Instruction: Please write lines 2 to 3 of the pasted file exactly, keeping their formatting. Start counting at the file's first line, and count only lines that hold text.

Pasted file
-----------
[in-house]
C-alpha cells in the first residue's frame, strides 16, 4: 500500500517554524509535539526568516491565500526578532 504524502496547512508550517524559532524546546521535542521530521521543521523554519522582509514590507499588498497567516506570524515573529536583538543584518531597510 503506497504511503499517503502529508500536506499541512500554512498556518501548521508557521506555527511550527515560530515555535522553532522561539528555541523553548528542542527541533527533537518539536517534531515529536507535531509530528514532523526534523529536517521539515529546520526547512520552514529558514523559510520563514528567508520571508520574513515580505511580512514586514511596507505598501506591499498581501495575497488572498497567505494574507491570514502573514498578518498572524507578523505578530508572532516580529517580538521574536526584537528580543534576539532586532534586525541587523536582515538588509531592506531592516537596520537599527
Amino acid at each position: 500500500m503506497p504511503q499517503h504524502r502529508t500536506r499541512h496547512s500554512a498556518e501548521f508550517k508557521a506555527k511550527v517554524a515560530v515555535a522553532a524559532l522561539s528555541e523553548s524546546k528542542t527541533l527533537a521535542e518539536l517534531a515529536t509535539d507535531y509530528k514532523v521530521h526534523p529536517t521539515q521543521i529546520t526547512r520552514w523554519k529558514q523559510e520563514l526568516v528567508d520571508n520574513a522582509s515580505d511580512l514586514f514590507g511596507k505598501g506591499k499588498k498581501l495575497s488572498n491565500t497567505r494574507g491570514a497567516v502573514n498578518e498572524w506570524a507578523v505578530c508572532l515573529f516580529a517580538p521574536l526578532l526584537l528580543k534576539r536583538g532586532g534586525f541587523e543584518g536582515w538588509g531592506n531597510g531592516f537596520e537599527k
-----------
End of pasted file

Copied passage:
C-alpha cells in the first residue's frame, strides 16, 4: 500500500517554524509535539526568516491565500526578532 504524502496547512508550517524559532524546546521535542521530521521543521523554519522582509514590507499588498497567516506570524515573529536583538543584518531597510 503506497504511503499517503502529508500536506499541512500554512498556518501548521508557521506555527511550527515560530515555535522553532522561539528555541523553548528542542527541533527533537518539536517534531515529536507535531509530528514532523526534523529536517521539515529546520526547512520552514529558514523559510520563514528567508520571508520574513515580505511580512514586514511596507505598501506591499498581501495575497488572498497567505494574507491570514502573514498578518498572524507578523505578530508572532516580529517580538521574536526584537528580543534576539532586532534586525541587523536582515538588509531592506531592516537596520537599527
Amino acid at each position: 500500500m503506497p504511503q499517503h504524502r502529508t500536506r499541512h496547512s500554512a498556518e501548521f508550517k508557521a506555527k511550527v517554524a515560530v515555535a522553532a524559532l522561539s528555541e523553548s524546546k528542542t527541533l527533537a521535542e518539536l517534531a515529536t509535539d507535531y509530528k514532523v521530521h526534523p529536517t521539515q521543521i529546520t526547512r520552514w523554519k529558514q523559510e520563514l526568516v528567508d520571508n520574513a522582509s515580505d511580512l514586514f514590507g511596507k505598501g506591499k499588498k498581501l495575497s488572498n491565500t497567505r494574507g491570514a497567516v502573514n498578518e498572524w506570524a507578523v505578530c508572532l515573529f516580529a517580538p521574536l526578532l526584537l528580543k534576539r536583538g532586532g534586525f541587523e543584518g536582515w538588509g531592506n531597510g531592516f537596520e537599527k